Don't ignore key market signals

Question:  Allison, our Frisco, CO condo has been on the market for only 4 months.  Our realtor is telling us we need to reduce the price to sell it.  We priced it where he told us to when we listed it, so how can we be sure we need to reduce the price?

Answer:  Good question!  I only wish that pricing were an exact science, but the truth is that it is an art AND a science.  Your property could very well have been priced “correctly” when you listed it, but the market has changed – and continues to shift. 

There was a time when a price reduction tainted a listing. That was several years ago when listings in many areas (Summit County included) sold quickly. At that time, it was assumed that something was wrong with a listing if it needed a price reduction.

In today's market, price reductions are common. Sometimes, sellers aren't content with listing unless they try a price that's higher than what the comparable sales data indicate. Or, a price reduction could be necessary simply because it's difficult to price homes in a changing market, particularly if the local housing stock is varied in size, condition, age and style.

It's easier to establish current market value in subdivisions and complexes where the properties are similar to one another, particularly if there are a number of recent comparable sales. It's hard to price right for the market in any neighborhood if few or no homes have sold recently.

It's best to list your home at a price that buyers will perceive as a good value. Overpriced listings sit on the market. Real estate agents and buyers forget about them.

Today's buyers are cautious about buying. Some are on the fence waiting for a clear sign that the market has hit bottom and that prices won't drop further.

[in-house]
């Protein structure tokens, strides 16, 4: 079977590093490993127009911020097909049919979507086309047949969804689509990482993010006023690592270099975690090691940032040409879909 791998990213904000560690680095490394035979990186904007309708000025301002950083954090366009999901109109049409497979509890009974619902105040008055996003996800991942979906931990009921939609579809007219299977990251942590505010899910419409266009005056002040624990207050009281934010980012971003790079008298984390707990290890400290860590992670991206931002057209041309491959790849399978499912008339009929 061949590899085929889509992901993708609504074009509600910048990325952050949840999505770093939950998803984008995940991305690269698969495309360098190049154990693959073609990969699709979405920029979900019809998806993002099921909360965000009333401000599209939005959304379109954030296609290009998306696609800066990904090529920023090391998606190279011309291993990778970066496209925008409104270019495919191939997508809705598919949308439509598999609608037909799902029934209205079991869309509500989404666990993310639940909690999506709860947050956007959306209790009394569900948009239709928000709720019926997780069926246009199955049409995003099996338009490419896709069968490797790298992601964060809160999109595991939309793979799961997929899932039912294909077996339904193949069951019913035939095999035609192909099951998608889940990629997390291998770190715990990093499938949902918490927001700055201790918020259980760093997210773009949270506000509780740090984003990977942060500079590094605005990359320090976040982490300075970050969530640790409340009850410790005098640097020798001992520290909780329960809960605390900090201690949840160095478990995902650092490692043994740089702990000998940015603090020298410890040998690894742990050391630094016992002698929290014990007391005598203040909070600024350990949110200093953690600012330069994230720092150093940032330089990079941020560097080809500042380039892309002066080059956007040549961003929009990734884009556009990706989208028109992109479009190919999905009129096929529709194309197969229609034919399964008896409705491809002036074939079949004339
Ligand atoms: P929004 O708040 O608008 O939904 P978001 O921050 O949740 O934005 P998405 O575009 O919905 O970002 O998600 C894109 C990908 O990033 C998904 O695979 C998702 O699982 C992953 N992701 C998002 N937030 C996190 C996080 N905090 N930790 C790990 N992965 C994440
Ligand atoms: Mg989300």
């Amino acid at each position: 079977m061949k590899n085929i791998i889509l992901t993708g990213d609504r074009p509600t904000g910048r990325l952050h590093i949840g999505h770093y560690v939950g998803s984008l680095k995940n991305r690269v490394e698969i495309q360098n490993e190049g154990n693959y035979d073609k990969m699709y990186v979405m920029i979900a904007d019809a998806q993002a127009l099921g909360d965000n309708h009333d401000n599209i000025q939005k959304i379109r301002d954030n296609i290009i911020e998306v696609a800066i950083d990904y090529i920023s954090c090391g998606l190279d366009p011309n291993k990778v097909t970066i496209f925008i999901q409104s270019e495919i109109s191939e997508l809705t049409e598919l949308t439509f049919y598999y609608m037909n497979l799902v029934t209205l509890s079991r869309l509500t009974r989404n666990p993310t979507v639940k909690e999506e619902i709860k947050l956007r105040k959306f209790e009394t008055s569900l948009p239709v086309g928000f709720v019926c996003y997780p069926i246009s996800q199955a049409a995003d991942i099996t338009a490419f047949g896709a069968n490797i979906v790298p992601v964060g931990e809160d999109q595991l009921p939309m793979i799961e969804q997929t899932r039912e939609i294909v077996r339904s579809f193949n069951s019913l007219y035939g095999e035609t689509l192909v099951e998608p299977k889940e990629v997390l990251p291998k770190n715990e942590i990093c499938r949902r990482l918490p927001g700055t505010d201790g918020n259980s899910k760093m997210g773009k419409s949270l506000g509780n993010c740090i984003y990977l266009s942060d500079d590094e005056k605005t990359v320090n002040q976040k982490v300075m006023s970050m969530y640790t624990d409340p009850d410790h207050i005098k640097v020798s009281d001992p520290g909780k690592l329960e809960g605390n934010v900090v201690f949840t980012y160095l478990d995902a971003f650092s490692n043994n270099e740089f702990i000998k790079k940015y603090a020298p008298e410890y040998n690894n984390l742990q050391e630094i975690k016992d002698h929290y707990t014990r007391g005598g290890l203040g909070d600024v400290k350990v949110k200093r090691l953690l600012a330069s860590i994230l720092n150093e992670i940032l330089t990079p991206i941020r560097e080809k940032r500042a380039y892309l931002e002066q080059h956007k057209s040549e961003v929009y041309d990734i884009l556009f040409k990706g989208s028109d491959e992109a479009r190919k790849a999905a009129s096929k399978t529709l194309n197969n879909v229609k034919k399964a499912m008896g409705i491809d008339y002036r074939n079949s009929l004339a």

Although some markets appear to have stabilized, there is no guarantee that prices won't slip. Buyers who realize that they can't time the market and who want to take advantage of low interest rates are moving ahead with their home search. They are very selective, are buying for the long term, will wait for the right home and won't pay over market value.

HOUSE HUNTING TIP: As difficult as it may be for sellers to consider a price reduction after only a couple of weeks on the market, this is often the best strategy. Buyers and their agents focus on the new listings. If you bring your property on the market priced too high, but it's otherwise a nice house in good condition and in a good location, a price reduction early in the marketing period is likely to attract the attention of brokers and buyers who still have the listing fresh in their minds.

Make sure that your broker gives your listing a renewed marketing effort to generate enthusiasm about the property. More than 85 percent of today's homebuyers use the Internet to search for a home. Some sign up for services that notify buyers when a new listing is submitted to the multiple listing service (MLS) and when there is a price reduction or pending sale.

Your broker should schedule an open house for brokers if possible after a price reduction to alert real estate agents who may have missed the price reduction when they ran an MLS update. MLS updates list price changes.

Depending on your local market, you may need to lower the price more than once, particularly if you waited months to make a price adjustment. If market values have moved down since you listed, you could find yourself out of sync with the market again. Don't rely on what your neighbors are asking for their homes. If they aren't selling, they are probably overpriced for the market. Rely on sales of comparable properties that closed after you put your home on the market.

THE CLOSING: Ideally, you want to reduce the price before your competition does.

 

 

For answers to your real estate questions, call Allison at 970-468-6800. Email - [email protected]. Allison is a Certified Residential Specialist (CRS), the highest designation awarded to a Realtor in the residential sales field.  Her philosophy is simple, whether buying or selling, she understands that the most important real estate transaction is yours.  Want to know the value of your Summit County property? Visit www.SummitHomeValue.com